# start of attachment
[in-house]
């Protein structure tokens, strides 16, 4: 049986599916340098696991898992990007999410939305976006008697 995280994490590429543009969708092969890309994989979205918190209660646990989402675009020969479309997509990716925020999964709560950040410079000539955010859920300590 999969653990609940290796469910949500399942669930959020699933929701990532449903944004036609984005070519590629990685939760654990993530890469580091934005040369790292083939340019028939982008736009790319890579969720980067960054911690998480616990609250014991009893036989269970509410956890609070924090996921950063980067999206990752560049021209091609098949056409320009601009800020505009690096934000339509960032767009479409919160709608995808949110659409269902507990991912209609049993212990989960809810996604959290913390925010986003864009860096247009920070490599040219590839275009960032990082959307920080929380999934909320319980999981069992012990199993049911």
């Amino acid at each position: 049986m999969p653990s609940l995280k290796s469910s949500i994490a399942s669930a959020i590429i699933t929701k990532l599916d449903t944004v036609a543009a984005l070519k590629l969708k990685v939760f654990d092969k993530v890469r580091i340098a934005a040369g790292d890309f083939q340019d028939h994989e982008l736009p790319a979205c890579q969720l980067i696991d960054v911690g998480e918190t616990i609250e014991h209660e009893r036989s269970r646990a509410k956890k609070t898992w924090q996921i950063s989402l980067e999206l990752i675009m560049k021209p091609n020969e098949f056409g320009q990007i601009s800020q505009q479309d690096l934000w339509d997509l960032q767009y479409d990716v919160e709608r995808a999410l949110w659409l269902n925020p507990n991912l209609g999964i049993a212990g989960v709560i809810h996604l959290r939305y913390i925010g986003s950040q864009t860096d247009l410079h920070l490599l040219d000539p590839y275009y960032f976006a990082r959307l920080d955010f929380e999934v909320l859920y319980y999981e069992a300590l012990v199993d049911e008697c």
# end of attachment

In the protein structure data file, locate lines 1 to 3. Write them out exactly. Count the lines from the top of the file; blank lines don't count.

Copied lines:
[in-house]
């Protein structure tokens, strides 16, 4: 049986599916340098696991898992990007999410939305976006008697 995280994490590429543009969708092969890309994989979205918190209660646990989402675009020969479309997509990716925020999964709560950040410079000539955010859920300590 999969653990609940290796469910949500399942669930959020699933929701990532449903944004036609984005070519590629990685939760654990993530890469580091934005040369790292083939340019028939982008736009790319890579969720980067960054911690998480616990609250014991009893036989269970509410956890609070924090996921950063980067999206990752560049021209091609098949056409320009601009800020505009690096934000339509960032767009479409919160709608995808949110659409269902507990991912209609049993212990989960809810996604959290913390925010986003864009860096247009920070490599040219590839275009960032990082959307920080929380999934909320319980999981069992012990199993049911």
């Amino acid at each position: 049986m999969p653990s609940l995280k290796s469910s949500i994490a399942s669930a959020i590429i699933t929701k990532l599916d449903t944004v036609a543009a984005l070519k590629l969708k990685v939760f654990d092969k993530v890469r580091i340098a934005a040369g790292d890309f083939q340019d028939h994989e982008l736009p790319a979205c890579q969720l980067i696991d960054v911690g998480e918190t616990i609250e014991h209660e009893r036989s269970r646990a509410k956890k609070t898992w924090q996921i950063s989402l980067e999206l990752i675009m560049k021209p091609n020969e098949f056409g320009q990007i601009s800020q505009q479309d690096l934000w339509d997509l960032q767009y479409d990716v919160e709608r995808a999410l949110w659409l269902n925020p507990n991912l209609g999964i049993a212990g989960v709560i809810h996604l959290r939305y913390i925010g986003s950040q864009t860096d247009l410079h920070l490599l040219d000539p590839y275009y960032f976006a990082r959307l920080d955010f929380e999934v909320l859920y319980y999981e069992a300590l012990v199993d049911e008697c």